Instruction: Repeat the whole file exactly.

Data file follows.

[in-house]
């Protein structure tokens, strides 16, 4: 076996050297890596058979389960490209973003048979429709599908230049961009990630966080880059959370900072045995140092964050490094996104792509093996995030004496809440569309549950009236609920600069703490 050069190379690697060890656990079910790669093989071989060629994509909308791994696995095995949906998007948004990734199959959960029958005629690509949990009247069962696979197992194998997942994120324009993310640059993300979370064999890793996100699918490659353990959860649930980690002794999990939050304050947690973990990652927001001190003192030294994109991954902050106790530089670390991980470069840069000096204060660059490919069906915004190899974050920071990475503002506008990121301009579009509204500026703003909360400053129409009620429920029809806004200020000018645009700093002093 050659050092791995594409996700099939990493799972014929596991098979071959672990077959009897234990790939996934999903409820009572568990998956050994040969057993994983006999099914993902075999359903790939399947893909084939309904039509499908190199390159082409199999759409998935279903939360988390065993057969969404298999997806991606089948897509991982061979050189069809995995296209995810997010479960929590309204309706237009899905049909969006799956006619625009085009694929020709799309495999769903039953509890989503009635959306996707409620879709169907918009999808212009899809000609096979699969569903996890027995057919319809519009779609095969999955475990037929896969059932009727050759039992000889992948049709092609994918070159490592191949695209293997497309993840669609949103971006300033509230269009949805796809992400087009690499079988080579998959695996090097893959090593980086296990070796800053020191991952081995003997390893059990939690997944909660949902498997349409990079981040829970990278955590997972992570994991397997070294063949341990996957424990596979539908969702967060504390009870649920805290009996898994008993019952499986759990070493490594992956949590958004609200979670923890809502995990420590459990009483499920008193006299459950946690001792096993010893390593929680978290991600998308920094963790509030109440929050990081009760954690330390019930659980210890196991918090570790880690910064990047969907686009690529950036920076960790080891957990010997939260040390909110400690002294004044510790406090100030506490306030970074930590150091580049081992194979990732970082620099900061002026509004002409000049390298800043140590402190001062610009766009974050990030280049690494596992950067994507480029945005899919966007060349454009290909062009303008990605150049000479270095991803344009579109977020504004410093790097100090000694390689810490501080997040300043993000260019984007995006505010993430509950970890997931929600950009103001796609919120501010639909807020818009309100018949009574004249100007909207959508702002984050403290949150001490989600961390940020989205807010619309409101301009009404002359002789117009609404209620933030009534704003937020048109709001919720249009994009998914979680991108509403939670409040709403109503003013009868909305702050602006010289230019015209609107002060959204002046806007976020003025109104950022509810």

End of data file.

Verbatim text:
[in-house]
């Protein structure tokens, strides 16, 4: 076996050297890596058979389960490209973003048979429709599908230049961009990630966080880059959370900072045995140092964050490094996104792509093996995030004496809440569309549950009236609920600069703490 050069190379690697060890656990079910790669093989071989060629994509909308791994696995095995949906998007948004990734199959959960029958005629690509949990009247069962696979197992194998997942994120324009993310640059993300979370064999890793996100699918490659353990959860649930980690002794999990939050304050947690973990990652927001001190003192030294994109991954902050106790530089670390991980470069840069000096204060660059490919069906915004190899974050920071990475503002506008990121301009579009509204500026703003909360400053129409009620429920029809806004200020000018645009700093002093 050659050092791995594409996700099939990493799972014929596991098979071959672990077959009897234990790939996934999903409820009572568990998956050994040969057993994983006999099914993902075999359903790939399947893909084939309904039509499908190199390159082409199999759409998935279903939360988390065993057969969404298999997806991606089948897509991982061979050189069809995995296209995810997010479960929590309204309706237009899905049909969006799956006619625009085009694929020709799309495999769903039953509890989503009635959306996707409620879709169907918009999808212009899809000609096979699969569903996890027995057919319809519009779609095969999955475990037929896969059932009727050759039992000889992948049709092609994918070159490592191949695209293997497309993840669609949103971006300033509230269009949805796809992400087009690499079988080579998959695996090097893959090593980086296990070796800053020191991952081995003997390893059990939690997944909660949902498997349409990079981040829970990278955590997972992570994991397997070294063949341990996957424990596979539908969702967060504390009870649920805290009996898994008993019952499986759990070493490594992956949590958004609200979670923890809502995990420590459990009483499920008193006299459950946690001792096993010893390593929680978290991600998308920094963790509030109440929050990081009760954690330390019930659980210890196991918090570790880690910064990047969907686009690529950036920076960790080891957990010997939260040390909110400690002294004044510790406090100030506490306030970074930590150091580049081992194979990732970082620099900061002026509004002409000049390298800043140590402190001062610009766009974050990030280049690494596992950067994507480029945005899919966007060349454009290909062009303008990605150049000479270095991803344009579109977020504004410093790097100090000694390689810490501080997040300043993000260019984007995006505010993430509950970890997931929600950009103001796609919120501010639909807020818009309100018949009574004249100007909207959508702002984050403290949150001490989600961390940020989205807010619309409101301009009404002359002789117009609404209620933030009534704003937020048109709001919720249009994009998914979680991108509403939670409040709403109503003013009868909305702050602006010289230019015209609107002060959204002046806007976020003025109104950022509810």